Yo dude! I used to love your emails, and now they're full of self-aggrandizing promotional bullshit. What the hell happened? No wonder your open rates are dropping, nobody wants to read this crap.
This is the email I sometimes get. I paraphrase, but the gist is that way back when they first subscribed, my emails were deep and meaningful. Now they're… less so.
You are correct, dear reader. My emails used to be more deep and meaningful. You subscribed to an email list that shot off from my Nightowls book – Why Programmers Work at Night.
It's invariably someone from that list.
They subscribed to my writing about life as a programmer, working in teams, burnout, interesting quirks of psychology, tips on productivity, and inspiration for engineers. Now they get my technical writing because technical is most of the writing that I do.
This is upsetting. I understand. I, too, would be upset.
I loved writing those emails. I loved writing that content. It's a great venue for writing things that are true. When I say true, I don't mean factual. I mean something more. A true truth.
Those are things that weigh on my mind for weeks, sometimes months. Things that percolate and gestate before they're ready. Or sometimes things that happen and upset me.
That's when those things get me in trouble.
I write those things with gusto, and it shows. People respond. People feel. People come back. It makes them connect, commiserate, cheer, and applaud. Good emotional stuff. The best.
But let me tell you something else that is true.
I can't write more of those things. I don't have the firepower. I lack the emotional stamina.
That stuff is true writing. It works only when it is true. When the author steps up to the page and bleeds, that's when it hits. When people love it. When it makes you feel.
When it is not that, it falls flat. The writing becomes derivative dreck. Just another bullshit thing trying to inspire you. A productivity hack like all others. Armchair psychology with little understanding.
By now, I have started, kept going, and stopped three or four different Nightowls blogs. Invariably, I run out of steam, run out of life experience, and I stop. The book lies unfinished because I don't feel man enough to complete it.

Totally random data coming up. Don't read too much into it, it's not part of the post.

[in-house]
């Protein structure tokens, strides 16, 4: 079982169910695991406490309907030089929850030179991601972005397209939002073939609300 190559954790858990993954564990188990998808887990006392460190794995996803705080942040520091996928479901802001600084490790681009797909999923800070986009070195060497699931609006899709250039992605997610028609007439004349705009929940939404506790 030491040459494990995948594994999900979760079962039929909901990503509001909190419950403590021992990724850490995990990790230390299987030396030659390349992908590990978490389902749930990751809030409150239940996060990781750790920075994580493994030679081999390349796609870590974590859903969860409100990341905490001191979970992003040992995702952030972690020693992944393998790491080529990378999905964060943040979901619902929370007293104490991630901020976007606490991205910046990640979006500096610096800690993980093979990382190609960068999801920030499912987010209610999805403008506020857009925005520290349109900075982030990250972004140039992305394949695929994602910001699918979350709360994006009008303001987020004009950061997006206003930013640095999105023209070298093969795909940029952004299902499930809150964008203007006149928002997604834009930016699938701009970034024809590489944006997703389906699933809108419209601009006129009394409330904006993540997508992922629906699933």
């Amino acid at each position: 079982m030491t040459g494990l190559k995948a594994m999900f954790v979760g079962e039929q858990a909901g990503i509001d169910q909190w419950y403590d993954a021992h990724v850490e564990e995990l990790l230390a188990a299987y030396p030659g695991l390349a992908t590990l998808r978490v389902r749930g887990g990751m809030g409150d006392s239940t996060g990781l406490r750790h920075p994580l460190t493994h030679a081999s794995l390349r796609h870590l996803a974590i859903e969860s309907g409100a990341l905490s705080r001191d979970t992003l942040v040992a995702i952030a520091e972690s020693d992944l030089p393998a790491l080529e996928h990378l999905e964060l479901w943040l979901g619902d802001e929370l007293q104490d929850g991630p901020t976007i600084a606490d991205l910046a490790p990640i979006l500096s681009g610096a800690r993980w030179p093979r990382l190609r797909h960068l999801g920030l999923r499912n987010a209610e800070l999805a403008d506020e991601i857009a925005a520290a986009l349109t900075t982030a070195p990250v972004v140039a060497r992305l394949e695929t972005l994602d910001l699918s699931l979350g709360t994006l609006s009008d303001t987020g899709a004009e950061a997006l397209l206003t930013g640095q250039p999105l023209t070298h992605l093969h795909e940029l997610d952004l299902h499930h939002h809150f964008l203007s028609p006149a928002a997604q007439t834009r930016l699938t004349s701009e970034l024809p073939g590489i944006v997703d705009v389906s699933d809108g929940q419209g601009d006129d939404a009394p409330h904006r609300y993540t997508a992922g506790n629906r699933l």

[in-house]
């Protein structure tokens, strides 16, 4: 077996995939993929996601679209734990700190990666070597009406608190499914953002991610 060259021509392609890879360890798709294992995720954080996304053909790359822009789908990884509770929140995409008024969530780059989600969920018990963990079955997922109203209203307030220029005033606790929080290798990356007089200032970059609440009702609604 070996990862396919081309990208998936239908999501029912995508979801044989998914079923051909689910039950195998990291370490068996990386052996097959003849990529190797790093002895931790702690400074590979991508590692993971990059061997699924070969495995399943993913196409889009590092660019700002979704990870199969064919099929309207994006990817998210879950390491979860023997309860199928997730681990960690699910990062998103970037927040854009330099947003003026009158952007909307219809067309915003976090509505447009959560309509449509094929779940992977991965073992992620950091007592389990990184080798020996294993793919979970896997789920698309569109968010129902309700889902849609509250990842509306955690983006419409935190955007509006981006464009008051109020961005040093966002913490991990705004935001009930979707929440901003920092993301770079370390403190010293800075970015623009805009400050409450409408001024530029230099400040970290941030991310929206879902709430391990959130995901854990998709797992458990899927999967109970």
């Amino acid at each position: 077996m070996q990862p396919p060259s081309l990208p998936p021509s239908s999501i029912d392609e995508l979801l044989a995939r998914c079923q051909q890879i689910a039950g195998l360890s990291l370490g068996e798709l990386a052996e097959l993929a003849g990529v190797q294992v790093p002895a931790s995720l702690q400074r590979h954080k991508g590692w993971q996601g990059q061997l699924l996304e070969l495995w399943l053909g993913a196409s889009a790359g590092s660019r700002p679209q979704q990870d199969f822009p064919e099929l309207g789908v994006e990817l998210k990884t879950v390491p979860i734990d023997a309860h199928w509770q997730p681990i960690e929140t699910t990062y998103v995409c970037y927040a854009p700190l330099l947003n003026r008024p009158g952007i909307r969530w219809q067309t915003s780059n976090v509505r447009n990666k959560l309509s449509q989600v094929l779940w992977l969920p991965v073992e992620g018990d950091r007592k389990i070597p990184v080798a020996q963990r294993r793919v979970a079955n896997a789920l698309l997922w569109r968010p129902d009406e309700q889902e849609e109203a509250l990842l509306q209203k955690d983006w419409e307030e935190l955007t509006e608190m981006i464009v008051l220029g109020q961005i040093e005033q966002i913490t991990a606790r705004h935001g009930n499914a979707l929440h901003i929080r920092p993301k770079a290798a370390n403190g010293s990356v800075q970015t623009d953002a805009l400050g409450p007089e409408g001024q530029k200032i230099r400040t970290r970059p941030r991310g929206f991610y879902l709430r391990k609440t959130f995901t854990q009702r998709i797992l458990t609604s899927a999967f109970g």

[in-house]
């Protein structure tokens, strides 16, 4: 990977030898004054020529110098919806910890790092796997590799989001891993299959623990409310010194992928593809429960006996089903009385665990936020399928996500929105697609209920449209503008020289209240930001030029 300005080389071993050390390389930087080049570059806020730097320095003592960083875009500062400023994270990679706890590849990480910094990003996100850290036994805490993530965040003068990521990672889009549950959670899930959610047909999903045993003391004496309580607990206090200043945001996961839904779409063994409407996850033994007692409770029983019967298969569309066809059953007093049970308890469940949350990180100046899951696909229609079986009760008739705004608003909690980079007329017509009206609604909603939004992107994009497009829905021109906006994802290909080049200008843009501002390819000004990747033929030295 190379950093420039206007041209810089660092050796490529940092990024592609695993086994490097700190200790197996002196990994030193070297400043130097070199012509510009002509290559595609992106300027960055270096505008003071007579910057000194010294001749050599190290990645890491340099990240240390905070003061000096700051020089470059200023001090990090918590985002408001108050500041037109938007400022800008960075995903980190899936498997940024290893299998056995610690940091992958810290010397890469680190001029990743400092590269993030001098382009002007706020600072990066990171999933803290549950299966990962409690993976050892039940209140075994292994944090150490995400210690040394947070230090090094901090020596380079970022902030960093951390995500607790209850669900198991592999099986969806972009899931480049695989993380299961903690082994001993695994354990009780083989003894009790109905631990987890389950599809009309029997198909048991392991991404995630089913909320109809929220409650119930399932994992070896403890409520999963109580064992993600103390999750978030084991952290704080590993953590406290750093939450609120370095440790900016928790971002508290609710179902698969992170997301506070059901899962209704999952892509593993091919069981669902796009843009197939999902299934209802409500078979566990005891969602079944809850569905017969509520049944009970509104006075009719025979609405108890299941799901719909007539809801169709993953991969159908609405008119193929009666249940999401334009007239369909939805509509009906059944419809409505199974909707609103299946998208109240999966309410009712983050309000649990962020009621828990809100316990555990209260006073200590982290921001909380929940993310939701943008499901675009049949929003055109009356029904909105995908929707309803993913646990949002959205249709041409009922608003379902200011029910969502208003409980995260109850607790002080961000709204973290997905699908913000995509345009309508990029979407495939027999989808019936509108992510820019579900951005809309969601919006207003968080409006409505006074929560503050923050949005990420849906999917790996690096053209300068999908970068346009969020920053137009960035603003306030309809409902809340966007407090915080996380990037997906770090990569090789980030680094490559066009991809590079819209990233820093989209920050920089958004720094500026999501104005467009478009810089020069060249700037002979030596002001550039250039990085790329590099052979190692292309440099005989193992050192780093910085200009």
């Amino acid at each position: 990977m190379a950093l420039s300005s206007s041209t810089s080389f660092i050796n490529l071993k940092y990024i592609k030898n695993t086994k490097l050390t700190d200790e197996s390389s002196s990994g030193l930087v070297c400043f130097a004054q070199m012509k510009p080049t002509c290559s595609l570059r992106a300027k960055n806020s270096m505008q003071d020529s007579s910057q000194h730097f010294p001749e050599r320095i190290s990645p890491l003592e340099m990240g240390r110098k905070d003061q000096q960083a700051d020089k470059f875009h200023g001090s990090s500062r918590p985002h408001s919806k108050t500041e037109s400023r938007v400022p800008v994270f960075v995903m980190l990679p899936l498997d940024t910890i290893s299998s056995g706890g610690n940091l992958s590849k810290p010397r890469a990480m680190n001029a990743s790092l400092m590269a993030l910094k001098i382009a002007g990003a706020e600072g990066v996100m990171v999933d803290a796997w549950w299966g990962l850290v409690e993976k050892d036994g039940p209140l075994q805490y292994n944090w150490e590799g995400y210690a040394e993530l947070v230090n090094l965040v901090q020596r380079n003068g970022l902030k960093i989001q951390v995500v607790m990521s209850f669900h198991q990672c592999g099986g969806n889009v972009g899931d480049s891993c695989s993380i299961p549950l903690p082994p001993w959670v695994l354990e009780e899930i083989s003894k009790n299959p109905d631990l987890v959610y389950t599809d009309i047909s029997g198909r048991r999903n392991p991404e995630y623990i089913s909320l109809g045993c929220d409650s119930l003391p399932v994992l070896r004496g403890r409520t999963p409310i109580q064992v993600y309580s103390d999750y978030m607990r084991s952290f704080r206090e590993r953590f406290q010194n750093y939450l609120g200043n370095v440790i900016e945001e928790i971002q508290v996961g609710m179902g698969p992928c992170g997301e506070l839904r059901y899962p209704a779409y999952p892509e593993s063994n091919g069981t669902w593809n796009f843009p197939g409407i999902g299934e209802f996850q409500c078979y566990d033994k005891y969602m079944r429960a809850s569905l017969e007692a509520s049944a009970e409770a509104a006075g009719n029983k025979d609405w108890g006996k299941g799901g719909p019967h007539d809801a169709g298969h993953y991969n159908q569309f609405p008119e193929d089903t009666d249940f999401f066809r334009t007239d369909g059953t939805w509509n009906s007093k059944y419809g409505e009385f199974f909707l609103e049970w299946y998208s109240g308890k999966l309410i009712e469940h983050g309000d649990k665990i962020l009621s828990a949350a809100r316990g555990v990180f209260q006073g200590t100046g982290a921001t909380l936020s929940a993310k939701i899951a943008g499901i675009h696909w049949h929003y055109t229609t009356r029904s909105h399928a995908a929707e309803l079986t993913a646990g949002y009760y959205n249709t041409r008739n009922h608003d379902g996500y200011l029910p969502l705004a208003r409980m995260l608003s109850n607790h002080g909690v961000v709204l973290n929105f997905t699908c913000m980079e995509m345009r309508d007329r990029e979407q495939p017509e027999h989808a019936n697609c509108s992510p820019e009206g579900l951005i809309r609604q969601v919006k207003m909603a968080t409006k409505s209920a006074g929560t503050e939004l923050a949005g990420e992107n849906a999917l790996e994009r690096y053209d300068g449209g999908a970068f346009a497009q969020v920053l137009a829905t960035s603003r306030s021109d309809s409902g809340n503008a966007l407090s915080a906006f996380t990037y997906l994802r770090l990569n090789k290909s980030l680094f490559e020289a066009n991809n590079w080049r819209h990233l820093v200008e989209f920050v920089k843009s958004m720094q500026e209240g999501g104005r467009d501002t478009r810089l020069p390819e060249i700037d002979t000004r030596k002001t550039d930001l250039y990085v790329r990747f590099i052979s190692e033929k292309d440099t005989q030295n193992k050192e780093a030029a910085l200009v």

Maybe I've just lost the piss and vinegar of youth. Who am I to give you advice about life? What do I know…
The same things that worked for me 6 years ago still work for me today. Get your workout, eat good calories, spend time alone, drink caffeine, make stuff. What else is there to say?
Now, technical writing. That stuff's fun. There's always something new to discover, something new to play with. You get an idea, you work on it, you forget to sleep, sometimes to eat. A few hours later, you have something cool to show to the world. So you write about it. Hit publish and people love it because it's cool and fun.
So here is another thing that is true.
That Nightowls book, it sold 2449 copies for a total of $6215 in 4 years (since 2013-03-18). It took me over 3 years to gain 900 or so email subscribers.
My technical stuff, React & D3 in particular, that sold 2260 copies in 2 years (since 2015-03-16). $53,000 in revenue if you count workshops. 8,000 or so email subscribers.
Nightowls content is art. It makes people feel. Technical content solves problems. It helps people become better engineers. Writing helps me become a better engineer!
So I'm sorry, dear reader. I know you're upset, but I'm going to keep publishing the self-aggrandizing technical bullshit. Sometimes, when it feels right, I still publish Nightowls-type stuff.
Have you seen the latest few?
- Why coding is more fun than engineering, October 2016
- Go the fuck home, October 2016
- I did an AMA and it wasn't crickets, October 2016
- These 19 Words are the Only Self-Help & Business Advice You Need, November 2016
- Let's talk about filter bubbles, November 2016
- What I learned while 6x-ing my income in 4 years, January 2017
- Nights and weekends, January 2017
- The trouble with vacation, March 2017
The content you love happens and will continue to happen. I promise.
I write articles with real insight into the career and skills of a modern software engineer. "Raw and honest from the heart!" as one reader described them. Fueled by lessons learned over 20 years of building production code for side-projects, small businesses, and hyper growth startups. Both successful and not.
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